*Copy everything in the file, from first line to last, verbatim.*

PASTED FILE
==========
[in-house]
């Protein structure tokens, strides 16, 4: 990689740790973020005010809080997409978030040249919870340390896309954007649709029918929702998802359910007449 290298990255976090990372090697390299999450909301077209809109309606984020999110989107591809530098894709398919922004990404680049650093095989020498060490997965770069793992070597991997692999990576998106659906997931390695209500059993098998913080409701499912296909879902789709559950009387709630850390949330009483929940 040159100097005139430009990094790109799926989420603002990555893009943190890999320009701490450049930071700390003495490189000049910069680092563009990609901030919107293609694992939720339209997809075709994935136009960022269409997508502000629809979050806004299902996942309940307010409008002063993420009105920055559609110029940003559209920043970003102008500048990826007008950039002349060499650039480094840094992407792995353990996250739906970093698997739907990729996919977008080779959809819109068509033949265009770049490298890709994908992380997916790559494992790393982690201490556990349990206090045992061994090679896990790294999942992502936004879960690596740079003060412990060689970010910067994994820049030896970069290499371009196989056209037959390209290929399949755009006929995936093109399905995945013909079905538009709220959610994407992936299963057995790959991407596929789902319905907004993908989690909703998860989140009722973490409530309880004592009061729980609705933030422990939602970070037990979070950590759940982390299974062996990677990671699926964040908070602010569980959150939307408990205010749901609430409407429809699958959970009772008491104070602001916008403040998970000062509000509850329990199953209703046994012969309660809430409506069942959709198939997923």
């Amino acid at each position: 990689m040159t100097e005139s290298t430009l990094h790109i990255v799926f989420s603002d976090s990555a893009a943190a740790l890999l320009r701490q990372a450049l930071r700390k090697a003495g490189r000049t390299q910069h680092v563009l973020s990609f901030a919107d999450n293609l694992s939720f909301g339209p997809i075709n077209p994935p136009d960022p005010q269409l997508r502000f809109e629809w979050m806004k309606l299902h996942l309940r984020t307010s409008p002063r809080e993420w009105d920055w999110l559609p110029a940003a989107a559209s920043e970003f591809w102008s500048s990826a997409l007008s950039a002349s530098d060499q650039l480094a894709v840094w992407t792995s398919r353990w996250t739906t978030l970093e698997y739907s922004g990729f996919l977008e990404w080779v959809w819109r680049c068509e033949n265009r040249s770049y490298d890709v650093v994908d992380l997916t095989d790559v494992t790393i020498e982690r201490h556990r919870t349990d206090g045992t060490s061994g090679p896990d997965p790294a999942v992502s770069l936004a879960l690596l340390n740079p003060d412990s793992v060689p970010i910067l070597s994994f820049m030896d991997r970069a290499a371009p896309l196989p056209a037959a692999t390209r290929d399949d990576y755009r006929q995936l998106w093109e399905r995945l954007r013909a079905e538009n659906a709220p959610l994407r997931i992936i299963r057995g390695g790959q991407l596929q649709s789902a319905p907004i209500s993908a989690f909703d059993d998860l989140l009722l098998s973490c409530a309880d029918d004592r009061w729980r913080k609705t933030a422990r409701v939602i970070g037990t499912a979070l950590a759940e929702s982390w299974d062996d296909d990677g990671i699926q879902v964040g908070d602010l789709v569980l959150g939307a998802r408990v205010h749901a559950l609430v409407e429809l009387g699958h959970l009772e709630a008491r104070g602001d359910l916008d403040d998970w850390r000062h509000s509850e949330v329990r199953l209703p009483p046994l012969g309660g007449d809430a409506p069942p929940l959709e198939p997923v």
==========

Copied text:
[in-house]
């Protein structure tokens, strides 16, 4: 990689740790973020005010809080997409978030040249919870340390896309954007649709029918929702998802359910007449 290298990255976090990372090697390299999450909301077209809109309606984020999110989107591809530098894709398919922004990404680049650093095989020498060490997965770069793992070597991997692999990576998106659906997931390695209500059993098998913080409701499912296909879902789709559950009387709630850390949330009483929940 040159100097005139430009990094790109799926989420603002990555893009943190890999320009701490450049930071700390003495490189000049910069680092563009990609901030919107293609694992939720339209997809075709994935136009960022269409997508502000629809979050806004299902996942309940307010409008002063993420009105920055559609110029940003559209920043970003102008500048990826007008950039002349060499650039480094840094992407792995353990996250739906970093698997739907990729996919977008080779959809819109068509033949265009770049490298890709994908992380997916790559494992790393982690201490556990349990206090045992061994090679896990790294999942992502936004879960690596740079003060412990060689970010910067994994820049030896970069290499371009196989056209037959390209290929399949755009006929995936093109399905995945013909079905538009709220959610994407992936299963057995790959991407596929789902319905907004993908989690909703998860989140009722973490409530309880004592009061729980609705933030422990939602970070037990979070950590759940982390299974062996990677990671699926964040908070602010569980959150939307408990205010749901609430409407429809699958959970009772008491104070602001916008403040998970000062509000509850329990199953209703046994012969309660809430409506069942959709198939997923």
């Amino acid at each position: 990689m040159t100097e005139s290298t430009l990094h790109i990255v799926f989420s603002d976090s990555a893009a943190a740790l890999l320009r701490q990372a450049l930071r700390k090697a003495g490189r000049t390299q910069h680092v563009l973020s990609f901030a919107d999450n293609l694992s939720f909301g339209p997809i075709n077209p994935p136009d960022p005010q269409l997508r502000f809109e629809w979050m806004k309606l299902h996942l309940r984020t307010s409008p002063r809080e993420w009105d920055w999110l559609p110029a940003a989107a559209s920043e970003f591809w102008s500048s990826a997409l007008s950039a002349s530098d060499q650039l480094a894709v840094w992407t792995s398919r353990w996250t739906t978030l970093e698997y739907s922004g990729f996919l977008e990404w080779v959809w819109r680049c068509e033949n265009r040249s770049y490298d890709v650093v994908d992380l997916t095989d790559v494992t790393i020498e982690r201490h556990r919870t349990d206090g045992t060490s061994g090679p896990d997965p790294a999942v992502s770069l936004a879960l690596l340390n740079p003060d412990s793992v060689p970010i910067l070597s994994f820049m030896d991997r970069a290499a371009p896309l196989p056209a037959a692999t390209r290929d399949d990576y755009r006929q995936l998106w093109e399905r995945l954007r013909a079905e538009n659906a709220p959610l994407r997931i992936i299963r057995g390695g790959q991407l596929q649709s789902a319905p907004i209500s993908a989690f909703d059993d998860l989140l009722l098998s973490c409530a309880d029918d004592r009061w729980r913080k609705t933030a422990r409701v939602i970070g037990t499912a979070l950590a759940e929702s982390w299974d062996d296909d990677g990671i699926q879902v964040g908070d602010l789709v569980l959150g939307a998802r408990v205010h749901a559950l609430v409407e429809l009387g699958h959970l009772e709630a008491r104070g602001d359910l916008d403040d998970w850390r000062h509000s509850e949330v329990r199953l209703p009483p046994l012969g309660g007449d809430a409506p069942p929940l959709e198939p997923v």